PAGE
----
Derek Simpson backs moderate to lead Unite
Leaked emails over Mike Hancock scandal
David Miliband tipped for top EU job
87% of MPs raking it in with second jobs
David Cameron exclusive interview
"Red Ed" negotiates a minefield
"Red" Ed's knife-edge win
Don't strike over cuts, says union boss
Harman blocks Gordon Brown's farewell honours
Child benefit for older kids faces axe
Ed Miliband edges ahead of bruv in Labour leadership race
You're hired

FOSTER children and youngsters in care are to get extra help to find a job — with special careers advice and offers of apprenticeships.
The plan, to be announced tomorrow by Children’s Secretary Ed Balls, is part of a string of reforms designed to give the chance of a happier life to the 6,000 teenagers leaving their care homes next year.
He is taking action after Ministers in his department held meetings with kids and were shocked to hear them blast their treatment within the care system.
Mr Balls said: “I was horrified to learn that when children in care are moved between placements they’re often just given a binbag to put their possessions in.
“I want these young people to be treated with the dignity and care that we afford our own children.”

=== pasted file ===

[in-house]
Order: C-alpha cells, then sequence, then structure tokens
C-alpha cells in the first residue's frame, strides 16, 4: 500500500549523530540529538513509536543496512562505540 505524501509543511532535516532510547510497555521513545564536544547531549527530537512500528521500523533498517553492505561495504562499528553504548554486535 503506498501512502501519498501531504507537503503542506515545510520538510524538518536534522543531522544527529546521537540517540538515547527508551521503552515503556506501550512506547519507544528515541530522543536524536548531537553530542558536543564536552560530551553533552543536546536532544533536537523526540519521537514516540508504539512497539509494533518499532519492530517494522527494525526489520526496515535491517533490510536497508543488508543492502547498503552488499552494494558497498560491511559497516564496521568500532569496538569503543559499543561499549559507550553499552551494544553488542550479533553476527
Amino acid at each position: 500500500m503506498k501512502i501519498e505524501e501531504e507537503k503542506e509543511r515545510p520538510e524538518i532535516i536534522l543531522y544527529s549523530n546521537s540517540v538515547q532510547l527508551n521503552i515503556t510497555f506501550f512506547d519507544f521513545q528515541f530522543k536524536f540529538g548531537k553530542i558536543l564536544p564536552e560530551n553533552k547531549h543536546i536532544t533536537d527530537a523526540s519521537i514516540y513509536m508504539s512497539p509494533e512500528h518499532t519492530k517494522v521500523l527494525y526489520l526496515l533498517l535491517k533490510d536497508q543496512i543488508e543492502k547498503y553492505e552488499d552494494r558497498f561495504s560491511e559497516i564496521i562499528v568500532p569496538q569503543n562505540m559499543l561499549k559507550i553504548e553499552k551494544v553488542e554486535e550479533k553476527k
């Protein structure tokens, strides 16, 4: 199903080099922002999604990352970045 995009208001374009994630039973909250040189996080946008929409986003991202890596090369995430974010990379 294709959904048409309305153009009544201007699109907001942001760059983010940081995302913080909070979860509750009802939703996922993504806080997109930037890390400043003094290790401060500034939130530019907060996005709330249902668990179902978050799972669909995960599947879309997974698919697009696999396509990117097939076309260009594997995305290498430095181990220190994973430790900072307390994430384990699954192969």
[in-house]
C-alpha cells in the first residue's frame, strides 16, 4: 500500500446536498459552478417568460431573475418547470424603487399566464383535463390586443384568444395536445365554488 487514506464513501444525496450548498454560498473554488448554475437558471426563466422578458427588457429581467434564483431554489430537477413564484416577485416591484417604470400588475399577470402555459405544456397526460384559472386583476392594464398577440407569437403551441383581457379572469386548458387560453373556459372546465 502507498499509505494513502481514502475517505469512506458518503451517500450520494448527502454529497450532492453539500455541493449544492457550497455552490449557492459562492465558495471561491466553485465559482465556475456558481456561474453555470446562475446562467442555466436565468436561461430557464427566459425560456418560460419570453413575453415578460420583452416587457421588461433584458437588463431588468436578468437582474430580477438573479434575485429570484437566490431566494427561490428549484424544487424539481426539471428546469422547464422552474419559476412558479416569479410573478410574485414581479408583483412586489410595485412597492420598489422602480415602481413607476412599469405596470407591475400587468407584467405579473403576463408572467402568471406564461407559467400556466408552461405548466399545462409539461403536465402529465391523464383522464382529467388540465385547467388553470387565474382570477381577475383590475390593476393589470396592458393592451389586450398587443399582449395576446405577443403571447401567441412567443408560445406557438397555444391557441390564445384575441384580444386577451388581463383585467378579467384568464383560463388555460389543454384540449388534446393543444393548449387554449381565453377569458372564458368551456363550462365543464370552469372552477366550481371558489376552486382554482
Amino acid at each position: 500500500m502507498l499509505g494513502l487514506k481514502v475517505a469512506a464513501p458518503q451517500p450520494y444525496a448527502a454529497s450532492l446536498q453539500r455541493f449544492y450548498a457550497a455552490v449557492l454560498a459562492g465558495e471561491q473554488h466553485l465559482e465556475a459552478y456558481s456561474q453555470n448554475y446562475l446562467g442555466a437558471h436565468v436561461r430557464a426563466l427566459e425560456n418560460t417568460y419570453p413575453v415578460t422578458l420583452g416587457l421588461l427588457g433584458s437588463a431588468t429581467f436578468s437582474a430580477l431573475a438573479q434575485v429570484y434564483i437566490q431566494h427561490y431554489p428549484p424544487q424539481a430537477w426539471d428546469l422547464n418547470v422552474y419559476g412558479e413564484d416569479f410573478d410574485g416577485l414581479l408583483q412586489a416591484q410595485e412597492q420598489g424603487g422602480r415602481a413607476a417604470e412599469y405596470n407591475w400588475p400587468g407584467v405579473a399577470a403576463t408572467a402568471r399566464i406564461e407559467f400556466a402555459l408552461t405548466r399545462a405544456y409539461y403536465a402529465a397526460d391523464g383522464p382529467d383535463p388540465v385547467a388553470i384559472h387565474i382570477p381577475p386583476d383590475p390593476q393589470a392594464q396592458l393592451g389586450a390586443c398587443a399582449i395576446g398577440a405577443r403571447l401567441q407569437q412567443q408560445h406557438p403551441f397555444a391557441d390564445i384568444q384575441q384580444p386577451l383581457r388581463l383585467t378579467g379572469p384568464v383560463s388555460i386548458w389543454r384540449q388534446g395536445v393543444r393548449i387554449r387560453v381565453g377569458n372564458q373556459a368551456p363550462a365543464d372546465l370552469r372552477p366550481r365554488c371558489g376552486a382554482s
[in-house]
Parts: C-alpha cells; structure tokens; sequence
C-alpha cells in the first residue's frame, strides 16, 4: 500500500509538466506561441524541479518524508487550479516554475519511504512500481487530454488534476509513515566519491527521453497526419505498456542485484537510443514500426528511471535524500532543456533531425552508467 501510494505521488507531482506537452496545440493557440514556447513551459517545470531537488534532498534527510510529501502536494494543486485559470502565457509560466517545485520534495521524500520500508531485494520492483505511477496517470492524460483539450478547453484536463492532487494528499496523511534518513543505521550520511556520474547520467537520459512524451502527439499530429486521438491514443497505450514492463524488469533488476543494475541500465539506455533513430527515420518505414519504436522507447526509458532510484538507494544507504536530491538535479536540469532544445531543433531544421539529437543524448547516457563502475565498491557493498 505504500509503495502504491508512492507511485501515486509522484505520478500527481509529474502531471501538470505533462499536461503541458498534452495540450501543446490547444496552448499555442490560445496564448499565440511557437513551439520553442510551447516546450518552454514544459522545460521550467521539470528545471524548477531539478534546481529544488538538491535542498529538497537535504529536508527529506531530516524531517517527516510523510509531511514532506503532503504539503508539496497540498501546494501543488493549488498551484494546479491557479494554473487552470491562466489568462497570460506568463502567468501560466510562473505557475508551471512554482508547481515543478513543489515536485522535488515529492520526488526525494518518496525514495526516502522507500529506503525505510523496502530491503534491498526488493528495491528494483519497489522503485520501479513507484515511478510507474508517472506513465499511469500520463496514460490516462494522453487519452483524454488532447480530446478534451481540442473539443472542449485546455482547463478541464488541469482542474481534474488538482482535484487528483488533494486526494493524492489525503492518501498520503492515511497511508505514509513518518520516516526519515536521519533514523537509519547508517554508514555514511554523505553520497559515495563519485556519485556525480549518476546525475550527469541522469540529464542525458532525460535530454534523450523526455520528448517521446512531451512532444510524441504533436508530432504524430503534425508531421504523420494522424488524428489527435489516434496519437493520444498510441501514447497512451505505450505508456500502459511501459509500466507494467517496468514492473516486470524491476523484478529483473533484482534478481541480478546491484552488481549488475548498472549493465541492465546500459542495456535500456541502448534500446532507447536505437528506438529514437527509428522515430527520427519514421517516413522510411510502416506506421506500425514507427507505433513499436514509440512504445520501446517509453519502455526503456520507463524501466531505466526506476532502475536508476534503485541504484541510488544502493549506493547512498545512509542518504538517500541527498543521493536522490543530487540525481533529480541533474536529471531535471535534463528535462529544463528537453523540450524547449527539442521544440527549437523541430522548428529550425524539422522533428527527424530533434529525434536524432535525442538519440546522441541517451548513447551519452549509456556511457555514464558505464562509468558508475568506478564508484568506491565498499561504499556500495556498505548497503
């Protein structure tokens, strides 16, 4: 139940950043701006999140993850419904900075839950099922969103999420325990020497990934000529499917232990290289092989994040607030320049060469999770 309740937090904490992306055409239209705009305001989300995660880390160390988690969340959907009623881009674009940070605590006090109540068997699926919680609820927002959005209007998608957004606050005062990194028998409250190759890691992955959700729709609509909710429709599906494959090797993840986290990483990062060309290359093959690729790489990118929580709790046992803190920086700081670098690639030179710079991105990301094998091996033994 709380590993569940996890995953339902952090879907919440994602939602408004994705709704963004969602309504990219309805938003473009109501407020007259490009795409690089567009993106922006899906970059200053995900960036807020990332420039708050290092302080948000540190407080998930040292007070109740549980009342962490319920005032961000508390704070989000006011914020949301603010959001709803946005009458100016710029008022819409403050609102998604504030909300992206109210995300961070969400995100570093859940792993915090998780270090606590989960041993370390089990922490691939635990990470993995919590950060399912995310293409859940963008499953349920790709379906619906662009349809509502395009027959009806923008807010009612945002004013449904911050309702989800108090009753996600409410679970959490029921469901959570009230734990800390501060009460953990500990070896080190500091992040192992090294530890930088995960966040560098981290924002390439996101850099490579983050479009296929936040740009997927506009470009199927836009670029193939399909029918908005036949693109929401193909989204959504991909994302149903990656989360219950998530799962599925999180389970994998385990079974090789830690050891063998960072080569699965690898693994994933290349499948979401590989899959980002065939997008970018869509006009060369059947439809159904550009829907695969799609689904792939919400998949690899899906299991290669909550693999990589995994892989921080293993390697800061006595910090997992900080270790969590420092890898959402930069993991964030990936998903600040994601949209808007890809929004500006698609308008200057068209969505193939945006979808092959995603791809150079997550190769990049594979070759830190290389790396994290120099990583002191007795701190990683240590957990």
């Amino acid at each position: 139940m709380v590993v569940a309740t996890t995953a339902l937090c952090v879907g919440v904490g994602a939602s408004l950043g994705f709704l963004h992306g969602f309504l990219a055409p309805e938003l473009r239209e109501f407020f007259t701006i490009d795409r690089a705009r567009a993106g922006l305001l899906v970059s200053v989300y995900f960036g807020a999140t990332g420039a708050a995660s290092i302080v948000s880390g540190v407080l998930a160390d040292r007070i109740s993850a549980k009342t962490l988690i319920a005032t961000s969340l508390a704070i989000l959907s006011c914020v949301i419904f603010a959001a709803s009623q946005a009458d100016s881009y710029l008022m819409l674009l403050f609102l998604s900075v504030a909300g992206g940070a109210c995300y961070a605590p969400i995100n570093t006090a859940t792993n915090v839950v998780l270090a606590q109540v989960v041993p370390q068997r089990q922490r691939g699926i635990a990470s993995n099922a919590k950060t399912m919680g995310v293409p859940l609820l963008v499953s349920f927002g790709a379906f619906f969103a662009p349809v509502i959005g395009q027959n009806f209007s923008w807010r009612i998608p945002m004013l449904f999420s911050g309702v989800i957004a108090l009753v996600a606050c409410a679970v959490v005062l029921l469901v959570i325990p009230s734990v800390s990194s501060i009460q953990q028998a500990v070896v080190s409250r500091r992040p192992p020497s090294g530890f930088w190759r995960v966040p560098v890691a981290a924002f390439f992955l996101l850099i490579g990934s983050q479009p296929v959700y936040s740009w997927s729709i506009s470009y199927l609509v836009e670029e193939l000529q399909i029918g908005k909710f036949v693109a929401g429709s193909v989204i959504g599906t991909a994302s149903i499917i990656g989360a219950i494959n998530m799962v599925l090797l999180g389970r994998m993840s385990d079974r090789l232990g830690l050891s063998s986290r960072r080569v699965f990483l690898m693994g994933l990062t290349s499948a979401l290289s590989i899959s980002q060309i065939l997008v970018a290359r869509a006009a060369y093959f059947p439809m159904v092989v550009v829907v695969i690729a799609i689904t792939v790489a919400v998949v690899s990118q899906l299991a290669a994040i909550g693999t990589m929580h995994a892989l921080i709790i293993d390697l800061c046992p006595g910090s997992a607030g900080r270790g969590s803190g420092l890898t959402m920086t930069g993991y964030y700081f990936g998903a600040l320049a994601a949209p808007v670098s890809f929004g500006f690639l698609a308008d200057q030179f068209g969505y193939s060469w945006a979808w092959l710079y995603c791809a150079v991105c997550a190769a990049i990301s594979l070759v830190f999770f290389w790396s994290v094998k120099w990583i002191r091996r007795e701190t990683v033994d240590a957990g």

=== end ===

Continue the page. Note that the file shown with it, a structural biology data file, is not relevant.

The Minister is urging all local authorities to get behind the government’s “From Care2Work” scheme, which promises care kids the opportunity of training, mentoring and access to jobs.
It already has the backing of 30 of the country’s biggest employers — including Tesco, O2, Aviva and Marks & Spencer. But Mr Balls demands more. “I want local authorities to put young people in care in the driving seat, by empowering them to contribute directly to making the care system better,” he said.
He points out that wide-ranging reforms introduced in 2007 are paying off, adding: “In just two years the number of young people achieving good GCSEs has doubled and many more are going into training and employment. But this is not enough.
“There must be a renewed effort from everyone involved in the lives of children in care to drive forward these ground-breaking reforms.”
Under the new scheme, local authorities must ensure their school system gives children in care the best chance of succeeding — including giving them priority to get into a suitable school.
Mr Balls will outline his proposals in a letter to each of the 60,000 young people currently in care. It will tell them: “We are changing the law so that you must be asked for your views before any major change in your life.
“We want to make sure you have the same chances as other children to fulfil your dreams and to be happy.”



    Keeping one eye on the rest of the web
  Westminster blog spy